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Please give me some advises about this sentence. It is from an review for a movie called The Secret World of Arrietty. "There are misadventures along the way, including a run-in with the housekeeper, Hara (Carol Burnett reprising a bit of her Miss Hannigan traits), that show just how heroic our little heroine is. As in: smart, bring-your-daughter-to-this heroic." What is the last sentence mean? Is it a kind of example?
Feb 20, 2012 2:41 PM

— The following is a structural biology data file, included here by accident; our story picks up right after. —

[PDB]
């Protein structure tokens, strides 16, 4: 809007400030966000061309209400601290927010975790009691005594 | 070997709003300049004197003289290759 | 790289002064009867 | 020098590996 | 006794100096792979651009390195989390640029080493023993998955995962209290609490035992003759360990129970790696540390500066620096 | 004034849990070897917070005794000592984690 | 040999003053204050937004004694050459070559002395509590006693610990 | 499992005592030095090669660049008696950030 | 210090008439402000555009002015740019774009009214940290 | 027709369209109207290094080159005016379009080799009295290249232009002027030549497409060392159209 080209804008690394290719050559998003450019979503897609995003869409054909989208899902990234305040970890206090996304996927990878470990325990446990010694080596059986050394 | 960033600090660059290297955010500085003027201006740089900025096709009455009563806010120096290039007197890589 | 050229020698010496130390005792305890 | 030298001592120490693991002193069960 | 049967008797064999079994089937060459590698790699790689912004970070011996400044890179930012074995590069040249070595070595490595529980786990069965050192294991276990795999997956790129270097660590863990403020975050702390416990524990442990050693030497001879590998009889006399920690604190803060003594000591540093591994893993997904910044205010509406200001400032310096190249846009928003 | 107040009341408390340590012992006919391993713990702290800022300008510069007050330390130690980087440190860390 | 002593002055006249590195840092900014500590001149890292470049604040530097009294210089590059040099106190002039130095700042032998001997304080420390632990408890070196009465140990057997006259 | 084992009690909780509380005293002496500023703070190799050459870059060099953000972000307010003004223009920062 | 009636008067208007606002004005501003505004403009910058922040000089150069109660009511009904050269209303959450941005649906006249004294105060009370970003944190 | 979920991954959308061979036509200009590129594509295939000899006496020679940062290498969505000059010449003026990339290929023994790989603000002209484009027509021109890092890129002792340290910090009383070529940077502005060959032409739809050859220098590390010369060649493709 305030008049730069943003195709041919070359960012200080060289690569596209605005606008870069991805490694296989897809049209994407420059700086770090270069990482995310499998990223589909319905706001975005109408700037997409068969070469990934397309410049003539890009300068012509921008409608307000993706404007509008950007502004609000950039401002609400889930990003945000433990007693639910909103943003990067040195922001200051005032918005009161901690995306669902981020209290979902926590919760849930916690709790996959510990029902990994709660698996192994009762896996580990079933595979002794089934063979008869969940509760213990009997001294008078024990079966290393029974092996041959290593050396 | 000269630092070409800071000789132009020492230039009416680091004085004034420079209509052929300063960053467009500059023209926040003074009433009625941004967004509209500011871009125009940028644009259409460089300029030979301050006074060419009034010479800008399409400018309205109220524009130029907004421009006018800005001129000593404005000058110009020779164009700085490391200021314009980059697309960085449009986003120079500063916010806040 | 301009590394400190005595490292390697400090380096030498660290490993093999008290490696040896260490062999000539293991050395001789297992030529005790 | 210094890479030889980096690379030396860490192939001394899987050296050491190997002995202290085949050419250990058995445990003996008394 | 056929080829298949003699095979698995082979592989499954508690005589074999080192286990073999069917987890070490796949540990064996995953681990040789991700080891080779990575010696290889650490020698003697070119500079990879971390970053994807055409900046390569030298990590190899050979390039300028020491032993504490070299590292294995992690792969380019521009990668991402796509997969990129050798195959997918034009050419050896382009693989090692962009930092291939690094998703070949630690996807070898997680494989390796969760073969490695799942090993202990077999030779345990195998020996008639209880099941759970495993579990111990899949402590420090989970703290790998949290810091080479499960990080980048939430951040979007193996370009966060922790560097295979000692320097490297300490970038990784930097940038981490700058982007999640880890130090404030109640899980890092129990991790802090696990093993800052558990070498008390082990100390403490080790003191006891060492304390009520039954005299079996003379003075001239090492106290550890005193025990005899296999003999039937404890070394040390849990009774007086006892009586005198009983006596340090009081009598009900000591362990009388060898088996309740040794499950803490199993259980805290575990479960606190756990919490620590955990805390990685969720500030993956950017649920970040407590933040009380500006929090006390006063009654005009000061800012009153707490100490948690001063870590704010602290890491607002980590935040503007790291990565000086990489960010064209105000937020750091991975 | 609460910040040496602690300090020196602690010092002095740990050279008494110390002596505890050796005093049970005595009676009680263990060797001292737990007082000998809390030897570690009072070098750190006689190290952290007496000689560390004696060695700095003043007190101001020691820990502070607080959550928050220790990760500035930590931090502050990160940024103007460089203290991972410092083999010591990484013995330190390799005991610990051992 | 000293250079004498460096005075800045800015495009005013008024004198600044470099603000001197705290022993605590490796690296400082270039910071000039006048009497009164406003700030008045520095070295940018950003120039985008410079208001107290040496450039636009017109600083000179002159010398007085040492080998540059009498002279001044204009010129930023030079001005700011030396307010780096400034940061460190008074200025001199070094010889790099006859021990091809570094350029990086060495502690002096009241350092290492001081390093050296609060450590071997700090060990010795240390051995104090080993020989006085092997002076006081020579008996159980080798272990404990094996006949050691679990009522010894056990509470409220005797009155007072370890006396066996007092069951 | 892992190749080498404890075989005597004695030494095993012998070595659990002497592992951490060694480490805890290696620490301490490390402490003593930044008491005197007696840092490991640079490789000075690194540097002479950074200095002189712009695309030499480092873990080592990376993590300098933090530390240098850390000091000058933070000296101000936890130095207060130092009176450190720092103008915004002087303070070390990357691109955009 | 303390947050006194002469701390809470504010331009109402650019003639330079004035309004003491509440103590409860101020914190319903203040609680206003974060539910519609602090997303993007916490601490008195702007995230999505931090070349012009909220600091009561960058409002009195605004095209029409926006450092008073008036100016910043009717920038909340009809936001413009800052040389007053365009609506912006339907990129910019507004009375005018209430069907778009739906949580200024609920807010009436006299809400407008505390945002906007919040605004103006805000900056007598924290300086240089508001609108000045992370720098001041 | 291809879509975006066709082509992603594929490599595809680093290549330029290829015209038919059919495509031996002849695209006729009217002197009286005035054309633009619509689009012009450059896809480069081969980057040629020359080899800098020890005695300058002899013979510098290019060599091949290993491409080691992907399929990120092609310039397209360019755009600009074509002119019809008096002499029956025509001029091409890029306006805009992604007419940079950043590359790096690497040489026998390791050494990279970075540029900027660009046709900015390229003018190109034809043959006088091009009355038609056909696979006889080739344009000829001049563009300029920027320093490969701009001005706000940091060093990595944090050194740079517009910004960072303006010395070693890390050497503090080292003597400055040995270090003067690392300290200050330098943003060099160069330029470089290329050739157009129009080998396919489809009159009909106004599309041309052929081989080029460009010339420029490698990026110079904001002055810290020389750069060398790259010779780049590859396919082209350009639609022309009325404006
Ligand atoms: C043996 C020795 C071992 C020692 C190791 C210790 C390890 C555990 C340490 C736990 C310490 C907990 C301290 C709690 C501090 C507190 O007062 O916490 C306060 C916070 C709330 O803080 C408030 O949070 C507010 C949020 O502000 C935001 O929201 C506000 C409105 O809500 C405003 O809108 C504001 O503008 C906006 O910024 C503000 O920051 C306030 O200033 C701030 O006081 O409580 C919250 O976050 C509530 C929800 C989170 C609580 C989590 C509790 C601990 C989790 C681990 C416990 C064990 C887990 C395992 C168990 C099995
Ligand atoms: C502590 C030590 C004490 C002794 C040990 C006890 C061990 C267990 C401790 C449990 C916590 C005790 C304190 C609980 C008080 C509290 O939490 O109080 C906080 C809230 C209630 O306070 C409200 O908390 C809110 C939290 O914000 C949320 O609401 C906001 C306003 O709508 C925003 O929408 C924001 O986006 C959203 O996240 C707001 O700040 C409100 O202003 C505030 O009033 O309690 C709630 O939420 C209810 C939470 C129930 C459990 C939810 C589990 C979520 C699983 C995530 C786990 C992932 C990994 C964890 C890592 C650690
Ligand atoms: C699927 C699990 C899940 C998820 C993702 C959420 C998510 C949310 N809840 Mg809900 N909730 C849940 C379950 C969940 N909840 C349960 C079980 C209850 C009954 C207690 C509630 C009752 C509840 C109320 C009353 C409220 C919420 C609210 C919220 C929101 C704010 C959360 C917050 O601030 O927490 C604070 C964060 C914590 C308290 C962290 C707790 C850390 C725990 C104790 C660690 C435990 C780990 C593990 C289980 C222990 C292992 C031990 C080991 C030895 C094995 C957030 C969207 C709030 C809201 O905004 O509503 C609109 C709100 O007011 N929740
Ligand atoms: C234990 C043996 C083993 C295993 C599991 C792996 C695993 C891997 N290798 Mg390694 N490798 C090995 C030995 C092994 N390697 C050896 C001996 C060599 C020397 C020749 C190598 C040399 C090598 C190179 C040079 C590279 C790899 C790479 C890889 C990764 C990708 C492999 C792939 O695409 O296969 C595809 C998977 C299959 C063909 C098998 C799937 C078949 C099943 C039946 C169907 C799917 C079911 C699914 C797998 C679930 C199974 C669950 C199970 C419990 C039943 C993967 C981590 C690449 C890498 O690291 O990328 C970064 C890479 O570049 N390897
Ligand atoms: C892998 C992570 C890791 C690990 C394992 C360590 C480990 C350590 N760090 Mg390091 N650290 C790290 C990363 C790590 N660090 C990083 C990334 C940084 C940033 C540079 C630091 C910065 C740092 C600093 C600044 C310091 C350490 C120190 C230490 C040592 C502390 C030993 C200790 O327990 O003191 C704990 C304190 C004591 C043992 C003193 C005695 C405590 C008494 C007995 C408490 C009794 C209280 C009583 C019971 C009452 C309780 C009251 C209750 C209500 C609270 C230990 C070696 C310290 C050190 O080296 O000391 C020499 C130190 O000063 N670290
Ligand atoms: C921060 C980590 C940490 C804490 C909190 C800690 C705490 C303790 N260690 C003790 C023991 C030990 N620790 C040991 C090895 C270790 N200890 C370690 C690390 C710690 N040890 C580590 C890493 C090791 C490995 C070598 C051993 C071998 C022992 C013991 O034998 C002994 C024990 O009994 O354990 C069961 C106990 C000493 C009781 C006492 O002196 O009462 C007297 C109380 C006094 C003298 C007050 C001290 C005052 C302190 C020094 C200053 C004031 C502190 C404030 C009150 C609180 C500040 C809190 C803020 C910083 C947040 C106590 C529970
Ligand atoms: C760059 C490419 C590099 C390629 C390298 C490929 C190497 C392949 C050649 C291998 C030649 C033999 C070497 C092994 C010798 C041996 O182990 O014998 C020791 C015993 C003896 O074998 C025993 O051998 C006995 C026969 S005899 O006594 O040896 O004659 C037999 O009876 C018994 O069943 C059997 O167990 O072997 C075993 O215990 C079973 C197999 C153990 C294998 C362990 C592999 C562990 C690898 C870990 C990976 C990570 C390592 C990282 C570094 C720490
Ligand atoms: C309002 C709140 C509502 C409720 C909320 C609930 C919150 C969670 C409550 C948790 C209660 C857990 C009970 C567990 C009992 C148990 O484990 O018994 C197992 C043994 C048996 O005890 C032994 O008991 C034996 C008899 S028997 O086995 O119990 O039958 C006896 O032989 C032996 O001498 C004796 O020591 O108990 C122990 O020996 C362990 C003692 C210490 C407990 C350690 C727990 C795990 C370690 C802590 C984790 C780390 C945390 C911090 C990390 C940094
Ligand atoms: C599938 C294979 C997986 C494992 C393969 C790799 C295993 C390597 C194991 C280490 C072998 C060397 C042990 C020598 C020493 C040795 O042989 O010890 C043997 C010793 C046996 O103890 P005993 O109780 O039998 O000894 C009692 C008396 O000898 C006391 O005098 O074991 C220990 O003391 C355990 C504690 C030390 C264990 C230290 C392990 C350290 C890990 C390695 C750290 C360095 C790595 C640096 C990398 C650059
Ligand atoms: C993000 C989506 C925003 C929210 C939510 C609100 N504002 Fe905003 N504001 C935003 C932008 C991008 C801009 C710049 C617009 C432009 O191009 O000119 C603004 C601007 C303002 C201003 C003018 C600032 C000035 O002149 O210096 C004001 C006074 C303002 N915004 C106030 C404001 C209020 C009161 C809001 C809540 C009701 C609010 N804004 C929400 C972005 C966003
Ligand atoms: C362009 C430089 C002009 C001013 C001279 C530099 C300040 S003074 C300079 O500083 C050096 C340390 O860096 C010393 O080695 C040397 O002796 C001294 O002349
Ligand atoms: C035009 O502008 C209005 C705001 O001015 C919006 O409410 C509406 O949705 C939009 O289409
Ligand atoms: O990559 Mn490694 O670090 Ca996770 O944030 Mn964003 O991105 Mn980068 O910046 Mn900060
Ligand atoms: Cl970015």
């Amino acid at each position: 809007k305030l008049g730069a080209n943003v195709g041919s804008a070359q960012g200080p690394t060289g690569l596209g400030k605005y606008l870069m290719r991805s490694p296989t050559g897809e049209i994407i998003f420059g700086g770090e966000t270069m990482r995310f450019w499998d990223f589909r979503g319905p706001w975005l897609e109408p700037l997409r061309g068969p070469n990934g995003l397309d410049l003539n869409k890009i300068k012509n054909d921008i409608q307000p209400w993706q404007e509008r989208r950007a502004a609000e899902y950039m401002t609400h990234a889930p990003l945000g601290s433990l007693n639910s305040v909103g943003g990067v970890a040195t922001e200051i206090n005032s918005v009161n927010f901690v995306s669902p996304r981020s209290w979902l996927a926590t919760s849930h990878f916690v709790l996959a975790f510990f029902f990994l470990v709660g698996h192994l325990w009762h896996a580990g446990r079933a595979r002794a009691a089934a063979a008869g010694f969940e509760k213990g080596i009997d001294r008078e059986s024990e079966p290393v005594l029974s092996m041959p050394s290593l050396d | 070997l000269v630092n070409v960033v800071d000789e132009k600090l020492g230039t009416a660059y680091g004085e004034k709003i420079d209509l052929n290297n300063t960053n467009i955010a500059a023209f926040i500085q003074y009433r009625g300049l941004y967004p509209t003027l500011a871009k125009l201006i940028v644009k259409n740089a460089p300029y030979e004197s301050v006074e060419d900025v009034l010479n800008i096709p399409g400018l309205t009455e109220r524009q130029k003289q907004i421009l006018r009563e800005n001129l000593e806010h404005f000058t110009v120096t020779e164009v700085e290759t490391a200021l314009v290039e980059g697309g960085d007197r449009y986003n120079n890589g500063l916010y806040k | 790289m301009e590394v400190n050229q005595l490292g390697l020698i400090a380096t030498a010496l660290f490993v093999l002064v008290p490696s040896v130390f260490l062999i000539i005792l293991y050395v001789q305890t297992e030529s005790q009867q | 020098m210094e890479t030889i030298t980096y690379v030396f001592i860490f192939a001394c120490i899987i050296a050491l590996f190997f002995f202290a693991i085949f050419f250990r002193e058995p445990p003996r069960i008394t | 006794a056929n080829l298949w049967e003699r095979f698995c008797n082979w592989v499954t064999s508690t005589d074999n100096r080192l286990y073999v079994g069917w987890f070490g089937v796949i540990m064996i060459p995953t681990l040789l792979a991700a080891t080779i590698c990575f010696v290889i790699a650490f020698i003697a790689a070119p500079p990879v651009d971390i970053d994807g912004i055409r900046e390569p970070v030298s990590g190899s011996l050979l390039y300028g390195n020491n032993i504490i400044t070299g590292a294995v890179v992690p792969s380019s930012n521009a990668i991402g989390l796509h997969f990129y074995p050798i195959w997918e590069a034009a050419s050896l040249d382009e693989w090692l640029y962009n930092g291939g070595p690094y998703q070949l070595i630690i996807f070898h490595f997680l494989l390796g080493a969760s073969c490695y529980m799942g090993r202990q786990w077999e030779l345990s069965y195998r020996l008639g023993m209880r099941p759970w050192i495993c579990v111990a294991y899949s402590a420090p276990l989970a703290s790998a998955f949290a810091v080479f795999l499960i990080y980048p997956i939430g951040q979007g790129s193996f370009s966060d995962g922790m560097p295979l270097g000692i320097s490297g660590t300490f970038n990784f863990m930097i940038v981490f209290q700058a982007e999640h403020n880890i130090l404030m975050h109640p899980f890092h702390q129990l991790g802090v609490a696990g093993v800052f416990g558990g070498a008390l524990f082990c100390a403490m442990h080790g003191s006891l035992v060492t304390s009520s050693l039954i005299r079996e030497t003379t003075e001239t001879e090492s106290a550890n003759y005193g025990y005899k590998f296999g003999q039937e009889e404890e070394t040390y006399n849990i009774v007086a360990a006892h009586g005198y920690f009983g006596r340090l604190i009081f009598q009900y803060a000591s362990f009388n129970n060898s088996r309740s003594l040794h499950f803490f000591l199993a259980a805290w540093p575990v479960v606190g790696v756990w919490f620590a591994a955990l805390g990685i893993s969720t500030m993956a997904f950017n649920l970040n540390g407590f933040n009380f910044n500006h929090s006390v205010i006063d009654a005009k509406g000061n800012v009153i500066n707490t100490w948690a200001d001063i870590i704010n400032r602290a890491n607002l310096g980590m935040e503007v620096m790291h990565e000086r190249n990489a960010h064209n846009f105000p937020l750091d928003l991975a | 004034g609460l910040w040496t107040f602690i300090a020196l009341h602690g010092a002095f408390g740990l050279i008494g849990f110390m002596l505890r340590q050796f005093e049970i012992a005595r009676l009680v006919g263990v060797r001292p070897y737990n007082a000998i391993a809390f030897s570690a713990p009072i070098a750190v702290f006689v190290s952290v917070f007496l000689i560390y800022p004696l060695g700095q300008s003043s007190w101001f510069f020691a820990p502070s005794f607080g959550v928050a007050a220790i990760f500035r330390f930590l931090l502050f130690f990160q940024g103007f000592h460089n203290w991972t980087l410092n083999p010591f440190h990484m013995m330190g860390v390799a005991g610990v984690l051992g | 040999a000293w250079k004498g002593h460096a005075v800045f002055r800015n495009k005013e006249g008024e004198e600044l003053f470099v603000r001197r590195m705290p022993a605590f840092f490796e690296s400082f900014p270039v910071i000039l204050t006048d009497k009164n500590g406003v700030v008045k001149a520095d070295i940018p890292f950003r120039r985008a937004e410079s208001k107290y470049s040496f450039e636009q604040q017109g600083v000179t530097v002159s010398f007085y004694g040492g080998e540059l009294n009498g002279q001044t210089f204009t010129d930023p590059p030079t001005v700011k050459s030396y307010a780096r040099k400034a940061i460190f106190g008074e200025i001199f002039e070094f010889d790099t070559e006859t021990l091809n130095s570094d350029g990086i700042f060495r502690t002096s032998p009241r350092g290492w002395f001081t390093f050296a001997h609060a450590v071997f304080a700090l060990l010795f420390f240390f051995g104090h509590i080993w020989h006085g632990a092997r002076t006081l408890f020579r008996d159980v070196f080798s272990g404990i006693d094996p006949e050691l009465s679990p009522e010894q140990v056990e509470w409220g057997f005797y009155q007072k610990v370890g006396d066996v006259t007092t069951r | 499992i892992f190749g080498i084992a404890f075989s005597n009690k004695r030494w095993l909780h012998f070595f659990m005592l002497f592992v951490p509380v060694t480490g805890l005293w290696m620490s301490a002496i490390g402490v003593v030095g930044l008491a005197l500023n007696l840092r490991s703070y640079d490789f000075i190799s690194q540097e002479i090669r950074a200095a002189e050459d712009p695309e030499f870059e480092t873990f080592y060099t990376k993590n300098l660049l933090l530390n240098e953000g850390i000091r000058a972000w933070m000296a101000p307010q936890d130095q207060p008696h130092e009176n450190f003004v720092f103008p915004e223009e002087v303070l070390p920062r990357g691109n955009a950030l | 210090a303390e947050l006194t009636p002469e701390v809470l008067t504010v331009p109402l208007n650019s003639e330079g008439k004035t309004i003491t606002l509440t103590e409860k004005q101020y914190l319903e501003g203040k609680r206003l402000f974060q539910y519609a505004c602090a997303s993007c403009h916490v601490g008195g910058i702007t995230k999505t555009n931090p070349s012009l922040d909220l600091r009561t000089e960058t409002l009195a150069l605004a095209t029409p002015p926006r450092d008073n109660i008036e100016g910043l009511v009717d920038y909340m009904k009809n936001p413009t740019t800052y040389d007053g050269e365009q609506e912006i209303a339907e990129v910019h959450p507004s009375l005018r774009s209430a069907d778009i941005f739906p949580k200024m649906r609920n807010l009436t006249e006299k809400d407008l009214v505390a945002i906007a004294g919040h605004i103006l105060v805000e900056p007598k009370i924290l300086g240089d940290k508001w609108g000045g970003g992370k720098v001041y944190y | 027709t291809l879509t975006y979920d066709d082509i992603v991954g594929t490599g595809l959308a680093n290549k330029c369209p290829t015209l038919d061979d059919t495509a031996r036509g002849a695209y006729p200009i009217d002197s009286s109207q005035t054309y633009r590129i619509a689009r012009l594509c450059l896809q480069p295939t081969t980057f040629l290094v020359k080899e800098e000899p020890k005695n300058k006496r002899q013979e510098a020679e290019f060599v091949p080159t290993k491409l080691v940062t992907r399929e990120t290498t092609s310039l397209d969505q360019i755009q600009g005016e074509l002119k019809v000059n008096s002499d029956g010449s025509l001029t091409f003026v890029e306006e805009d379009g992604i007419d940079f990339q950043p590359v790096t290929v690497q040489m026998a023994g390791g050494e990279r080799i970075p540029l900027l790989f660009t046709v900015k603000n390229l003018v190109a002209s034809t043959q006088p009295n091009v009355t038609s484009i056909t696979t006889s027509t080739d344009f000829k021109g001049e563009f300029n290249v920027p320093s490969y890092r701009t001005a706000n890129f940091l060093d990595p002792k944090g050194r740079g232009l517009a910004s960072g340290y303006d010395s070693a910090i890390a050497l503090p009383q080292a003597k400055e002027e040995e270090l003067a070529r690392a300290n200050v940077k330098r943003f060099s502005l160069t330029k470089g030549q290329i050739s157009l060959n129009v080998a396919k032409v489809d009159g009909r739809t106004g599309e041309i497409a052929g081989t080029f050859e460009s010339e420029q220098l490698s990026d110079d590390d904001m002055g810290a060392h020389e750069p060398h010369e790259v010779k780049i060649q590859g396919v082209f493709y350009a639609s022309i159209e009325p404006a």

Answers · 4
There's nothing wrong with the sentence. It's not slang either. It's a short phrase giving a clearer idea of what the writer means by "heroic". The protagonist is smart, and a good example for young women ("bring-your-daughter-to-this heroic" = it sets a good example; your daughter should see it).
February 20, 2012
It's either bad English or a typo, but one could assume that the author intended to write "heroic film."
February 20, 2012
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